Long before it was a Jiffy Lube car repair center, the plot of land at the corner of Maple Avenue and Lawyers Road in downtown Vienna was the site of a wooden home where, on Oct. 15, 1915, Vienna resident Mayo Stuntz was born.
"Vienna was little, the streets were not paved, they were all gravel back in those days," said Stuntz, 91, who still resides a mile south of town. "So in time, you started seeing more paving, and there was a lot of road-building, and after that they did a lot of school-building."
Stuntz said that he still remembers when Lee Highway was built prior to World War II as the main road to link Washington D.C. with Northern Virginia, and, of course, the requisite long walks to local schools before the advent of buses.
But to Stuntz, a lot of this history and a reflection of how much it has changed can still be see in Vienna's roads.
"You can still see, you can still remember … when I look around, the roads in Vienna are still all the same, they still have the same names," Stuntz said. "But now they're all paved, they're all taken care of … and just like back in those days, it's just a nice place to live."
IT'S STORIES and recollections like these that Historic Vienna, Inc., a local historical association, is trying to capture as it launches a long-desired project to record the oral histories of long-time residents and living local historic figures on video tape.
Stuntz was one of three people interviewed last month by the 25-year-old non-profit "historic depository," with the intention of saving the video histories to be viewed by future generations and potentially someday in local museum exhibits, according to Laine Hyde, president of HVI.
"Its something that we've always been interesting in doing, and because we see it as our mission to provide learning resources to the people of Vienna — we take this as a very important project," said Sarah Jane Brady, historic administrator for HVI.
The video oral histories, taken of Stuntz, HVI board member Frank Lancaster and long-time Vienna Volunteer Fire Department member Tom Bonner are just the beginning for what HVI hopes will be many more, said Brady. HVI will next shoot a video session with Vienna resident and historic tour guide Millie Monahan later this month, according to Hyde.
The video oral histories focus on how the interview subjects arrived in Vienna, what special contribution they have made to the town and general discussion about how things used to be, Hyded added.
USING MODERN TECHNOLOGY to capture the memories of historic times is revolutionizing the way the world records its events, and Vienna does not want to be left out of the loop, Hyde said.
"You can read all the books you want, but there's no substitute for the real, individual memories of people who lived through these times," she said. "Having on tape someone talking about buying a home in Vienna for $13,000 is always interesting to anyone who lives in town."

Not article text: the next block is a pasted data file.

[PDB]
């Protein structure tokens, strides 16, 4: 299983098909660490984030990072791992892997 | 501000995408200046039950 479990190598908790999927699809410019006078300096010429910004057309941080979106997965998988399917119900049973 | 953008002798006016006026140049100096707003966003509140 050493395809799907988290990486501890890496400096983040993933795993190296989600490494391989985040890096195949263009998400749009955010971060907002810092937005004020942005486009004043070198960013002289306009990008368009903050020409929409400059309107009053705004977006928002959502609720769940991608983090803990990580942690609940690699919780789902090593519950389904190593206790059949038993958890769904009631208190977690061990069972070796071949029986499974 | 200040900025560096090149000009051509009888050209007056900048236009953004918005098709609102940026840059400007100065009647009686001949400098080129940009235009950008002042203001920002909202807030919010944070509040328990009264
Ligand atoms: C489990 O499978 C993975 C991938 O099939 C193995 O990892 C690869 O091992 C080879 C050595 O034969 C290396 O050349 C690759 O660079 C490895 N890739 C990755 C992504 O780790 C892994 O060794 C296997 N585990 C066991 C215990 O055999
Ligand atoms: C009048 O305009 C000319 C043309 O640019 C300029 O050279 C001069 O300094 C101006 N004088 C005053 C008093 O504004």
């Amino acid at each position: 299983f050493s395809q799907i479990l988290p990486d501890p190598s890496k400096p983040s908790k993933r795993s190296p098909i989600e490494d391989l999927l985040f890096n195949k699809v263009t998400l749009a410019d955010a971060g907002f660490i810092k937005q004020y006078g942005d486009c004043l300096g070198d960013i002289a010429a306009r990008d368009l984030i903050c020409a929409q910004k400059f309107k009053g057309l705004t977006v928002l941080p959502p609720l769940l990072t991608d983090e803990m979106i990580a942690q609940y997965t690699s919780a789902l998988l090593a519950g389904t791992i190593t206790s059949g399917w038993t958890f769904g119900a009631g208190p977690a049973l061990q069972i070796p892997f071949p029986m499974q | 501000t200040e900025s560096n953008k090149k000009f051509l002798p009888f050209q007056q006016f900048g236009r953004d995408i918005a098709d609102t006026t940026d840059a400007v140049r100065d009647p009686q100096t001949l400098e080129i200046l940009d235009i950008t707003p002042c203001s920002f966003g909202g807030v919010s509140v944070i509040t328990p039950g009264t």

"Everyone has their own special thing that they remember and when you put it altogether it creates a really amazing picture."
Eventually the group would like to use the video histories to create interactive presentations for museum exhibits or educational presentations, splicing the interviews with images, photos and historic records, Hyde added.
"Right now we're in collecting mode, so all of the people we're interviewing, they'll be a part of the historical legacy of the town," she said. "When we get a little more time and resources and find out what we want, we'll put them together in a way that is fun and exciting for people, as well as interesting and educational."
"It's amazing to think about, but right now we have people who can talk about when there used to be horses and buggies in town … and these are things we're interested in."
BUT THE PROJECT is not without its challenges, as resources and volunteer time, common obstacles for many non-profit organizations, sometimes hinder HVI's attempts to capture everyone they would like, Hyde said.
"We just need to find the people with the time who are willing to do this, to sit down and record these histories," she said. "There are plenty of stories out there, and we'd like to capture more of them."
Hyde would like to see more people taking the initiative to record these oral histories on their own, for both personal and public records.
"I think anyone, but especially our young people, would be stunned to hear some of their grandparents' stories," she said. "Anyone with an interest in their families or their history in general should take the time to just sit down with some of our residents or their family members and find out about what life was like."